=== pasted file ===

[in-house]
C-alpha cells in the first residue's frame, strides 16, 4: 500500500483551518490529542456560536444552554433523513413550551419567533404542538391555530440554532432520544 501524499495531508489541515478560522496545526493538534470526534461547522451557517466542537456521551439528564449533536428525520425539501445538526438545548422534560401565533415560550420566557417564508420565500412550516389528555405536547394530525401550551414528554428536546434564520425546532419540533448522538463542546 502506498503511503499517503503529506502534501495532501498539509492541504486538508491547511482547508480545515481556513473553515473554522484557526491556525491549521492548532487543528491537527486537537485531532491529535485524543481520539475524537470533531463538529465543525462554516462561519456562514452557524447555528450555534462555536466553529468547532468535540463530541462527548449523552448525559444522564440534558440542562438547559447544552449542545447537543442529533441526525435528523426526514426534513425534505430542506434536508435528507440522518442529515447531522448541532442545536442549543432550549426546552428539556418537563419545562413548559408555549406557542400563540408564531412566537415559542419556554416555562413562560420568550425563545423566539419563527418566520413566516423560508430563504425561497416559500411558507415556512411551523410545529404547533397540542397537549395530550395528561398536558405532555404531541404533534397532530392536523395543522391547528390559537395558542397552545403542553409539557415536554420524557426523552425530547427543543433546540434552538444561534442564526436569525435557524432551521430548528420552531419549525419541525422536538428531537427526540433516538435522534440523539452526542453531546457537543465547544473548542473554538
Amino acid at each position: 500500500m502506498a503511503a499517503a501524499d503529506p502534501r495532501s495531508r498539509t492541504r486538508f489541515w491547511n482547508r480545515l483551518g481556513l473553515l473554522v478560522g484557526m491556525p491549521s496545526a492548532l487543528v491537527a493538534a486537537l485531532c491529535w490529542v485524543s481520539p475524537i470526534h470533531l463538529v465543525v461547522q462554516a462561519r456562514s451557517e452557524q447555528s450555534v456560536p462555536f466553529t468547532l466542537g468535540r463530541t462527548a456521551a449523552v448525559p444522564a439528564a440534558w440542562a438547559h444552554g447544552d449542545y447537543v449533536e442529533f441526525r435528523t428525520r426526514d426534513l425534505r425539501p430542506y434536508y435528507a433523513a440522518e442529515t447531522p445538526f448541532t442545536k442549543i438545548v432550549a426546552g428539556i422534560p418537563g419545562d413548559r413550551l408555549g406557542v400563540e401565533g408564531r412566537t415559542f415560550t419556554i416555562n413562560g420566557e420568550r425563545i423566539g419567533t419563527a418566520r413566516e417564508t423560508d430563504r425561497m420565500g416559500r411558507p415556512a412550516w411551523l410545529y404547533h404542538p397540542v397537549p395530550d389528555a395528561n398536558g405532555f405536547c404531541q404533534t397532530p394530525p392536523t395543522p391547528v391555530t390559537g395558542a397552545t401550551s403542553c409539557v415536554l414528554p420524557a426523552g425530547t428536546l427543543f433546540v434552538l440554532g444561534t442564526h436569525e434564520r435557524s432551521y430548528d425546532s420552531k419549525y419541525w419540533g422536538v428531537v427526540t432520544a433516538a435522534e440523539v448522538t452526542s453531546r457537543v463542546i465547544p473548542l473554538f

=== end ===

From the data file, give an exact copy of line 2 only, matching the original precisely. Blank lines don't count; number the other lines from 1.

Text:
C-alpha cells in the first residue's frame, strides 16, 4: 500500500483551518490529542456560536444552554433523513413550551419567533404542538391555530440554532432520544 501524499495531508489541515478560522496545526493538534470526534461547522451557517466542537456521551439528564449533536428525520425539501445538526438545548422534560401565533415560550420566557417564508420565500412550516389528555405536547394530525401550551414528554428536546434564520425546532419540533448522538463542546 502506498503511503499517503503529506502534501495532501498539509492541504486538508491547511482547508480545515481556513473553515473554522484557526491556525491549521492548532487543528491537527486537537485531532491529535485524543481520539475524537470533531463538529465543525462554516462561519456562514452557524447555528450555534462555536466553529468547532468535540463530541462527548449523552448525559444522564440534558440542562438547559447544552449542545447537543442529533441526525435528523426526514426534513425534505430542506434536508435528507440522518442529515447531522448541532442545536442549543432550549426546552428539556418537563419545562413548559408555549406557542400563540408564531412566537415559542419556554416555562413562560420568550425563545423566539419563527418566520413566516423560508430563504425561497416559500411558507415556512411551523410545529404547533397540542397537549395530550395528561398536558405532555404531541404533534397532530392536523395543522391547528390559537395558542397552545403542553409539557415536554420524557426523552425530547427543543433546540434552538444561534442564526436569525435557524432551521430548528420552531419549525419541525422536538428531537427526540433516538435522534440523539452526542453531546457537543465547544473548542473554538